As I think about my membership in the LDS church (nearly 37 years now), I realize that I have been on quite a path. Although there are times when I have felt completely secure in my relationship with God and in my trust in my church, I also realize that there are times when I have felt far more vulnerable than I would have liked.
I reflect on this subject this week because of the NYT article making the rounds. I should point out that there are some excellent responses to this article, including this one at BCC and this one at BYU Studies.
What occurred to me, however, is that just like Brother Mattsson, featured in the NTY article, each of us is on a faith journey. (The idea isn’t completely my own. I was spurred to this thought by this article written by a friend some time ago and shared with me this week.)
I am a convert to the church; although I have American pioneers in my heritage, I do not have Mormon pioneers. My pioneer ancestors went to the Pacific Northwest primarily for economic reasons, and while they worked hard to go, they did not suffer the persecution of the Mormon pioneers. My wife’s ancestors, on the other hand, included Mormon pioneers, some of whom suffered greatly in their journey. My wife reflected early in our marriage that she did not think she could have endured the trials of her Mormon pioneer ancestors.
Harold B. Lee is often quoted as saying that in our day we will likely face different tests of our faith from those of the pioneers. While they faced physical challenges, we will face challenges of sophistication. In addition to challenges of sophistication (and some may include the issues highlighted in the NYT article in that mix), I think we have other trials of our faith that may well be common to other generations. That has certainly been my experience.
My challenges of sophistication – that is a scholarly set of questions that I had not encountered in seminary and Sunday School – came early in my career at BYU, when I had a roommate who invited me to address a series of questions he’d learned from his father who was in the process of leaving the church. That experience was critical in my development of a stronger testimony of the gospel. During that year I learned how I could approach questions of our history (and I enjoyed the resources of BYU’s library and one particularly helpful faculty member to do it; I don’t know how I could have done that far from BYU in the pre-internet age). And I had a number of other spiritual experiences unrelated to those questions that reinforced the testimony I brought with me to BYU. That combination helped me through a period that could otherwise have significantly challenged my faith. I learned not only answers to many questions, but also HOW to answer questions in the future (and how to wait when answers were not immediately available).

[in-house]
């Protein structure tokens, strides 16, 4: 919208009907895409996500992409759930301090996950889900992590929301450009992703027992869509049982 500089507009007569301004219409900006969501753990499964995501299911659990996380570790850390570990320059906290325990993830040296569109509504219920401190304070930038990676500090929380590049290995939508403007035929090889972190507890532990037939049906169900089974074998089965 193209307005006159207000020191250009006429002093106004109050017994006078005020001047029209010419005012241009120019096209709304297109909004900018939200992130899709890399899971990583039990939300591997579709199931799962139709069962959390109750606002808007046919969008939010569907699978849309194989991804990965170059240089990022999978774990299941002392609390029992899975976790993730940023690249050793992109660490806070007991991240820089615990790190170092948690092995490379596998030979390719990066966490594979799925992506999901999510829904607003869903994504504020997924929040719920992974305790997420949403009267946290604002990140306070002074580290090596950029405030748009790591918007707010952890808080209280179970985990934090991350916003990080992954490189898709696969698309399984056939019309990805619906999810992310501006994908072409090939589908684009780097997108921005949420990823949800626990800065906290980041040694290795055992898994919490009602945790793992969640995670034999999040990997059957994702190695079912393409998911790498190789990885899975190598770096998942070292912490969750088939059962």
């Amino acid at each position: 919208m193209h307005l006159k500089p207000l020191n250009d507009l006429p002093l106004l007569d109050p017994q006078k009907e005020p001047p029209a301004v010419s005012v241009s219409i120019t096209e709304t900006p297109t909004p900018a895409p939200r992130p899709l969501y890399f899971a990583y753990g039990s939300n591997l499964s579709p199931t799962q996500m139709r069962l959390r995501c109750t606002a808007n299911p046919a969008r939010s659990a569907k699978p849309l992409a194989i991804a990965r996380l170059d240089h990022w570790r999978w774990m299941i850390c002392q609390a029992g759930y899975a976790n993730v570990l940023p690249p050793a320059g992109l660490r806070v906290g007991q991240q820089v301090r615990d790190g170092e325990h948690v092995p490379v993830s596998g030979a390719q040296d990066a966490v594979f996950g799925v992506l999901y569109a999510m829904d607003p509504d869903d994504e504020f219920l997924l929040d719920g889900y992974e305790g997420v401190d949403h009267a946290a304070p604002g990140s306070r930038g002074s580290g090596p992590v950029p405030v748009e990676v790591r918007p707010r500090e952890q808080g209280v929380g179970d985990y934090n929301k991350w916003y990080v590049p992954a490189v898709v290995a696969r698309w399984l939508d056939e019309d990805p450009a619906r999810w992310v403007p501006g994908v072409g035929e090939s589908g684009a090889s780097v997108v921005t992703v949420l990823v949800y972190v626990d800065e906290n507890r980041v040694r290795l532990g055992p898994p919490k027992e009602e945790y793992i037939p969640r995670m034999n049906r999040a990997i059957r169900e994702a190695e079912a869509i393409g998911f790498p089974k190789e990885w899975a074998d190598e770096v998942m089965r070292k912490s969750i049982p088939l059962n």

But those are not the only challenges to my faith. Part of my faith journey includes other trials of faith that come up in everyone’s life: sought-after blessings that may have been slow to appear, children who chose different paths and so on. Life is simply not easy. When what we perceive to be righteous desires are slow to be realized, it can challenge us – at least it has challenged me. Knowing that no success can compensate for failure in the home gives me pause when I know that my home is not perfect. Learning to pray to understand God’s will rather than to present Him a list of my wishes is a lesson that took me decades to learn. In these trials, I suppose perhaps I have kinship with those Mormon pioneers who may not have consciously signed up for the journey they ultimately took.
I think about testimony meetings, where we’re invited to share briefly what we know or believe and how we’ve come to know it. Of course those testimonies are often point-in-time snapshots along our life’s journey of faith, a journey that is often complex and even uncertain. As for me, I am now experiencing mine one day at a time, grateful for where I am today.